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Drywall Mud As A Grain Filller

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Forum topic by andy_P posted 08-03-2015 09:57 PM 1446 views 0 times favorited 24 replies Add to Favorites Watch
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andy_P

352 posts in 2668 days


08-03-2015 09:57 PM

Topic tags/keywords: finishing question

Have any of you ever used Drywall Mud as a grain filler for open pore woods? I just saw this on a demo video for finishing a guitar. You have to color the mud with a water based dye or stain, but it sure seems to be an inexpensive alternative to marketed wood grain fillers. and it would be available at big box stores saving a trip to or shipping costs from a woodworking supply house.

I’m always interested in hearing what you guys have to say.

Andy

-- Wood is a gift from God/Nature that maintains its beauty forever via the hand of a woodworker.


24 replies so far

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AandCstyle

2561 posts in 1717 days


#1 posted 08-03-2015 10:54 PM

Andy, you could try it on scrap and report back. I have heard of it being used to seal the ends of MDF prior to painting so it is a possibility.

-- Art

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REO

889 posts in 1534 days


#2 posted 08-04-2015 12:15 AM

bondo auto body filler works.

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canadianchips

2343 posts in 2457 days


#3 posted 08-04-2015 01:24 AM

Back when I started my finishing business the “competition” used to use drywall mud to cover his window and door trim miter jobs. It looked like CRAP. Stained like CRAP. When Painted it looked like CRAP. and needless to say I got the finishing jobs around town.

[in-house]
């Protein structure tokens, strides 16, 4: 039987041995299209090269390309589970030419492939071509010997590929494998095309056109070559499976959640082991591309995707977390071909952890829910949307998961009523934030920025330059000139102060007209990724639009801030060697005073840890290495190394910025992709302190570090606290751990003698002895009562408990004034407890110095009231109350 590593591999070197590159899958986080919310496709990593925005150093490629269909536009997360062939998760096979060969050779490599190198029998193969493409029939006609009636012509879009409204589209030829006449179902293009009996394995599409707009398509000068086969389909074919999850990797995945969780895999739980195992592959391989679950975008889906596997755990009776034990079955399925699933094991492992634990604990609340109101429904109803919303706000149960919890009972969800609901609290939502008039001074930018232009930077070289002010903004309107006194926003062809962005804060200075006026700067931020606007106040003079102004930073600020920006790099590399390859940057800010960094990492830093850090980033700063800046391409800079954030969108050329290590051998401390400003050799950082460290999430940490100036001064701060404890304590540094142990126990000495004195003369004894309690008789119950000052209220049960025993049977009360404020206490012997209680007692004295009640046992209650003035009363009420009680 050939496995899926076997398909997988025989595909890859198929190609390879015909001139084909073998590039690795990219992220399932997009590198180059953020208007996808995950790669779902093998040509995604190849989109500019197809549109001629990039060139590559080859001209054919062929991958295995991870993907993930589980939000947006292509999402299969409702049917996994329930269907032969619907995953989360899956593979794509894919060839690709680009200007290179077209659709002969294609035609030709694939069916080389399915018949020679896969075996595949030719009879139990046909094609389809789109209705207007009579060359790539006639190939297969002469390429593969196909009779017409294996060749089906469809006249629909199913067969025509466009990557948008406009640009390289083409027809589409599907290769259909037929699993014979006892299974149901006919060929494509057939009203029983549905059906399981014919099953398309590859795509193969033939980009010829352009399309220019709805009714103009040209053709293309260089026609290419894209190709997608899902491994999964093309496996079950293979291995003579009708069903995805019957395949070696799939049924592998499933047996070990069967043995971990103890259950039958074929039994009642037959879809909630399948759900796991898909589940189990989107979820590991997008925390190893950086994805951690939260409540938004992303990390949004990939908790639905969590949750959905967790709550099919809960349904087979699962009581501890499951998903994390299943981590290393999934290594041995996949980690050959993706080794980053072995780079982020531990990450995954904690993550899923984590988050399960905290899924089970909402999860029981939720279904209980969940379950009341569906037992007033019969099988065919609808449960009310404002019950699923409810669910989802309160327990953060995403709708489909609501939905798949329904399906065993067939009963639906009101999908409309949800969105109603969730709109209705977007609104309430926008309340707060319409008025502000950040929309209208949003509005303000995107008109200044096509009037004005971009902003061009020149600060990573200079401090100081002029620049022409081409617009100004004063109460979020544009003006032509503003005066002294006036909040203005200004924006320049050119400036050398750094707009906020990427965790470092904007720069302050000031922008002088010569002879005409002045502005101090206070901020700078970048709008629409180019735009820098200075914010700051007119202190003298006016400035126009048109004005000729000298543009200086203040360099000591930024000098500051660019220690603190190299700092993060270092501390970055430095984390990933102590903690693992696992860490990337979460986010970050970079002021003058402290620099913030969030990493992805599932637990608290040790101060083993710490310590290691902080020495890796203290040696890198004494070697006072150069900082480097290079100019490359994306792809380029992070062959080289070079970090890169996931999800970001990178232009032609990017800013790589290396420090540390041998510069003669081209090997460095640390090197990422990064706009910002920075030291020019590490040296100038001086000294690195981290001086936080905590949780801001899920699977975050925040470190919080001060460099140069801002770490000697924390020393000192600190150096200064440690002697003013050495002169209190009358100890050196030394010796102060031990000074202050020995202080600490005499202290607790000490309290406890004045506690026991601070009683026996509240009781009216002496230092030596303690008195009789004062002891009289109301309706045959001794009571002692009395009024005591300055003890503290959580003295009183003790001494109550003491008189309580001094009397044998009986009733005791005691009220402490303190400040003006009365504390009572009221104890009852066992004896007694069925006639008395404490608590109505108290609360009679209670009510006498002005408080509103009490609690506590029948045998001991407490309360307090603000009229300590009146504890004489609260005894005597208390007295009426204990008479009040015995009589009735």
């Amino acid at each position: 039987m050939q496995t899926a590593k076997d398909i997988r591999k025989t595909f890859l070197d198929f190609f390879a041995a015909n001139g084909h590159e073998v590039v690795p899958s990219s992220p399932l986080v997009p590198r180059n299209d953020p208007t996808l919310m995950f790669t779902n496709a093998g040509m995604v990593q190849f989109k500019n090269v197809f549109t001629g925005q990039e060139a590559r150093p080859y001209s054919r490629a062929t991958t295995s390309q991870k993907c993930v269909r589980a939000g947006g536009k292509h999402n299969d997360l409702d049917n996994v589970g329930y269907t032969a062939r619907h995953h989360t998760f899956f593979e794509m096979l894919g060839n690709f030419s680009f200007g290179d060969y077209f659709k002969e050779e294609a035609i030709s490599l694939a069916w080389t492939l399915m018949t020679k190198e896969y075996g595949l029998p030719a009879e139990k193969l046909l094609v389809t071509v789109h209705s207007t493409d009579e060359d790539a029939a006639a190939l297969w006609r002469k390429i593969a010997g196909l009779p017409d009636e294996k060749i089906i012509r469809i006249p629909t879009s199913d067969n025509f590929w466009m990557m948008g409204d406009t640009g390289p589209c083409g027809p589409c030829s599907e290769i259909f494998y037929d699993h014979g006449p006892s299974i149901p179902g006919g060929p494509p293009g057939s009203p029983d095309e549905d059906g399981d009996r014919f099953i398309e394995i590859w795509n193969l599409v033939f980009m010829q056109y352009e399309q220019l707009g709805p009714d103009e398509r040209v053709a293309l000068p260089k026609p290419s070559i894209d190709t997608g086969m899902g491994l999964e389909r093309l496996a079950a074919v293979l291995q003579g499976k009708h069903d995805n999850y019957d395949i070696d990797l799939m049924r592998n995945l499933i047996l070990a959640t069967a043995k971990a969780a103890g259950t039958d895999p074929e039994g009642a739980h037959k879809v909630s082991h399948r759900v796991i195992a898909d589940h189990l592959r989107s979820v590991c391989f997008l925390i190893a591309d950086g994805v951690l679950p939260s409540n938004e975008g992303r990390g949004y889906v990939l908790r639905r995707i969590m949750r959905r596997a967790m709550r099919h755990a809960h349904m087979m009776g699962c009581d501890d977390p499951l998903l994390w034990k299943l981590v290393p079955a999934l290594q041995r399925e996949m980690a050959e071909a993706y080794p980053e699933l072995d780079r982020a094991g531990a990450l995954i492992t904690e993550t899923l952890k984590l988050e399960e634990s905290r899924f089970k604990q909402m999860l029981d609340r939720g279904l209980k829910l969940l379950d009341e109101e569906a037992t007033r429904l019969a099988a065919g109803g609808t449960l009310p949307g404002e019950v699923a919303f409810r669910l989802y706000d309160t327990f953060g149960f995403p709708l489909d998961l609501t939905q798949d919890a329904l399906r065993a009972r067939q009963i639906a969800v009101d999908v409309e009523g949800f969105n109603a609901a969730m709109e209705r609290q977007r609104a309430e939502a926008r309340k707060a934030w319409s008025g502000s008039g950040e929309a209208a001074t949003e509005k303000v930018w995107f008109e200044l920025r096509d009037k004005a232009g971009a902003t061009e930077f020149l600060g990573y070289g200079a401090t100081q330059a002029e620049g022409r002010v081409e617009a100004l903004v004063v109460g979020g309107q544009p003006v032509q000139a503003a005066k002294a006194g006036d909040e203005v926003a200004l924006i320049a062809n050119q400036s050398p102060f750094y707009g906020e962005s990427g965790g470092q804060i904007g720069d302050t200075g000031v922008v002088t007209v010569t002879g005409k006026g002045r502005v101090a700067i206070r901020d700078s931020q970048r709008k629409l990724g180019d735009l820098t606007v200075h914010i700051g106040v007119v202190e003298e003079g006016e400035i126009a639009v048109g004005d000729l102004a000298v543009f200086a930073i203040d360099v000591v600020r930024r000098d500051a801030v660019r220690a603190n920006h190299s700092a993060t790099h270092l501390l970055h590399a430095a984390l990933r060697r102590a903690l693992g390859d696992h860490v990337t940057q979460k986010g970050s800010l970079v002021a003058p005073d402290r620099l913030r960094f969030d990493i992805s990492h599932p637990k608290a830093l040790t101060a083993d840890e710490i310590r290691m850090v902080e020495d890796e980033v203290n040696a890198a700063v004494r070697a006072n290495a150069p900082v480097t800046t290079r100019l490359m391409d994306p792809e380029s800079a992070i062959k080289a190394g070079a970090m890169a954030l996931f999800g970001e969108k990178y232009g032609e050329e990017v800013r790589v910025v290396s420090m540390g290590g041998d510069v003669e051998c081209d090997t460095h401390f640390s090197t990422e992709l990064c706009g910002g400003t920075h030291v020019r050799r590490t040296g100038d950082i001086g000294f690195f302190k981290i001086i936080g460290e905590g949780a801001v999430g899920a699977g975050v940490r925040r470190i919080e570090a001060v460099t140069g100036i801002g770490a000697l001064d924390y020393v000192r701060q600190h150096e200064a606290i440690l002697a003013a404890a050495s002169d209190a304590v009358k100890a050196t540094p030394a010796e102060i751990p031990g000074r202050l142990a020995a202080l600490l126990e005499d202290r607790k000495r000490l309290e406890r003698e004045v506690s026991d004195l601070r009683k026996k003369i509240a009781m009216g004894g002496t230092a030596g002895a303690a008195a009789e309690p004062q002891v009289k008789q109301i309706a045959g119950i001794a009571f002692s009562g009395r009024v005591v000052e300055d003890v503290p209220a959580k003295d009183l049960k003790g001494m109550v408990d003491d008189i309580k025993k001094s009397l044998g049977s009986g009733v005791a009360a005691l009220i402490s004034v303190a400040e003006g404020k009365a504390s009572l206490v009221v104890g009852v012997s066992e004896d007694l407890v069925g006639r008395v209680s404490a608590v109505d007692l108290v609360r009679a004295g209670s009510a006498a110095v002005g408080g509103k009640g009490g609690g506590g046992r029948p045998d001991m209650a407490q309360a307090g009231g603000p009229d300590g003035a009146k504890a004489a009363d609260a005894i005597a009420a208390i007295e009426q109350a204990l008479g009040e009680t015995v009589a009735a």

I know products have changed over the years. Just saying.

-- "My mission in life - make everyone smile !"

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canadianchips

2343 posts in 2457 days


#4 posted 08-04-2015 01:32 AM

Filling pores with a homemade slurry

A watery mix of insoluble materials is a slurry, that means an oil/varnish, such as Watco Danish Oil, mixed with sanding dust. “The Watco darkens the pores for contrast,” ” pour a liberal amount on the surface, then sand vigorously with 100-grit-the paper has to produce sanding dust.”

With burlap, a towel, or an old washcloth, pack the slurry into the wood. ” don’t wipe off any excess slurry,” ” just let it dry overnight. Then, sand it again, adding more oil if needed. The new sanding dust blends with the original slurry and further fills the pores . This time, wipe off the excess before letting the surface dry. After the second slurrying, all the grain should be filled.”

The tinted oil in the slurry will have colored the entire wood surface. To color only the pores requires removing the dried surface oil with more sanding. “If you don’t want to stain the wood,” “simply use a clear or natural oil, such as linseed oil diluted about one-third with paint thinner. Then your slurry will take on the ambient color of the wood and tend to wash out the grain for an even look (see photo below left). In either case, I let the surface dry for several days before final sanding and the application of a finish coat.”

-- "My mission in life - make everyone smile !"

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jar944

88 posts in 897 days


#5 posted 08-04-2015 01:35 AM

I’ve used it to fill oak prior to painting for a smooth finish, some grain still shows through with just one application.

I can’t see using it on anything that is not going to be painted

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Jim Finn

2408 posts in 2382 days


#6 posted 08-04-2015 01:52 AM

I have used it, thinned to the consistency of milk, as a stain controller on softwoods. Sand off after it dries and it works well for this.

-- "You may have your PHD but I have my GED and my DD 214"

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Nubsnstubs

826 posts in 1190 days


#7 posted 08-04-2015 04:39 AM